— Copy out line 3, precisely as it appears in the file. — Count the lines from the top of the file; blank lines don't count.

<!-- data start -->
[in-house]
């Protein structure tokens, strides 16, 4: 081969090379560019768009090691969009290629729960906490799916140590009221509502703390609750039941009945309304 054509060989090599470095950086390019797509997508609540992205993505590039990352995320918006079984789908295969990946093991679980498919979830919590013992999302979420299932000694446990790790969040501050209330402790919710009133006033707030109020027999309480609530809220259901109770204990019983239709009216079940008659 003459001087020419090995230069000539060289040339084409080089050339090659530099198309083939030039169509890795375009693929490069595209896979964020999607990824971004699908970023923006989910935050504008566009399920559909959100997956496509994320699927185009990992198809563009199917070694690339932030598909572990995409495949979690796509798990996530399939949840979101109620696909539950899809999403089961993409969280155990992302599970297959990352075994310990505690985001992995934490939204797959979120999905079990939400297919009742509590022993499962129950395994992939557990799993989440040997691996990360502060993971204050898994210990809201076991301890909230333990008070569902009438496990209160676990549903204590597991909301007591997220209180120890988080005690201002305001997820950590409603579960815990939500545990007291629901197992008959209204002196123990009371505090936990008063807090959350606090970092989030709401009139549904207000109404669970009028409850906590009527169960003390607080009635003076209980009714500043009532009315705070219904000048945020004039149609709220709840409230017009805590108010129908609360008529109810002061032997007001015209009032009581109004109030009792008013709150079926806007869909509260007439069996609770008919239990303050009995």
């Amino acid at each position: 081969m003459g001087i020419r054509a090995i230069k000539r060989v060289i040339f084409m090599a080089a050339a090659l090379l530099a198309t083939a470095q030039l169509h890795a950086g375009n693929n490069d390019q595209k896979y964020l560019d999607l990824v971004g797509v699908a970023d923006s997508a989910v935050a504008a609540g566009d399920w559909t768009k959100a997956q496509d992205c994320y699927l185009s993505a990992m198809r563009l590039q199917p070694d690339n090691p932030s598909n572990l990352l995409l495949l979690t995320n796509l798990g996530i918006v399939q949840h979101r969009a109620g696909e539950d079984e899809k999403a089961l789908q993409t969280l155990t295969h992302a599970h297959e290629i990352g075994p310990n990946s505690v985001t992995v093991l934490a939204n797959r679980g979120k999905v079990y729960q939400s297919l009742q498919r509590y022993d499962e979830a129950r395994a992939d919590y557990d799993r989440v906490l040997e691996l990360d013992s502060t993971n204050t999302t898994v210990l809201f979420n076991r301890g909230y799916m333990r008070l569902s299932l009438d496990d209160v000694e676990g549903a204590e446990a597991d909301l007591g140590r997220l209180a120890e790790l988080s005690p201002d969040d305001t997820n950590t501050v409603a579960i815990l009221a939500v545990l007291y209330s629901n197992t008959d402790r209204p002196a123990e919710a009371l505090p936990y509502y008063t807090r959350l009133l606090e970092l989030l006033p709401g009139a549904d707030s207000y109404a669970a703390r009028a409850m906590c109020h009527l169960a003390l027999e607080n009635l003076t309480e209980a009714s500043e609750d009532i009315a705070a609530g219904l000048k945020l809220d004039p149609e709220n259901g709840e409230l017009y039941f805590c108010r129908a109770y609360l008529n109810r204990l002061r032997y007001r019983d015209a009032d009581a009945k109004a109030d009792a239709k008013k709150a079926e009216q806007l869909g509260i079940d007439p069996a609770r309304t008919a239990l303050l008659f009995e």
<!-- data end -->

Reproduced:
């Amino acid at each position: 081969m003459g001087i020419r054509a090995i230069k000539r060989v060289i040339f084409m090599a080089a050339a090659l090379l530099a198309t083939a470095q030039l169509h890795a950086g375009n693929n490069d390019q595209k896979y964020l560019d999607l990824v971004g797509v699908a970023d923006s997508a989910v935050a504008a609540g566009d399920w559909t768009k959100a997956q496509d992205c994320y699927l185009s993505a990992m198809r563009l590039q199917p070694d690339n090691p932030s598909n572990l990352l995409l495949l979690t995320n796509l798990g996530i918006v399939q949840h979101r969009a109620g696909e539950d079984e899809k999403a089961l789908q993409t969280l155990t295969h992302a599970h297959e290629i990352g075994p310990n990946s505690v985001t992995v093991l934490a939204n797959r679980g979120k999905v079990y729960q939400s297919l009742q498919r509590y022993d499962e979830a129950r395994a992939d919590y557990d799993r989440v906490l040997e691996l990360d013992s502060t993971n204050t999302t898994v210990l809201f979420n076991r301890g909230y799916m333990r008070l569902s299932l009438d496990d209160v000694e676990g549903a204590e446990a597991d909301l007591g140590r997220l209180a120890e790790l988080s005690p201002d969040d305001t997820n950590t501050v409603a579960i815990l009221a939500v545990l007291y209330s629901n197992t008959d402790r209204p002196a123990e919710a009371l505090p936990y509502y008063t807090r959350l009133l606090e970092l989030l006033p709401g009139a549904d707030s207000y109404a669970a703390r009028a409850m906590c109020h009527l169960a003390l027999e607080n009635l003076t309480e209980a009714s500043e609750d009532i009315a705070a609530g219904l000048k945020l809220d004039p149609e709220n259901g709840e409230l017009y039941f805590c108010r129908a109770y609360l008529n109810r204990l002061r032997y007001r019983d015209a009032d009581a009945k109004a109030d009792a239709k008013k709150a079926e009216q806007l869909g509260i079940d007439p069996a609770r309304t008919a239990l303050l008659f009995e």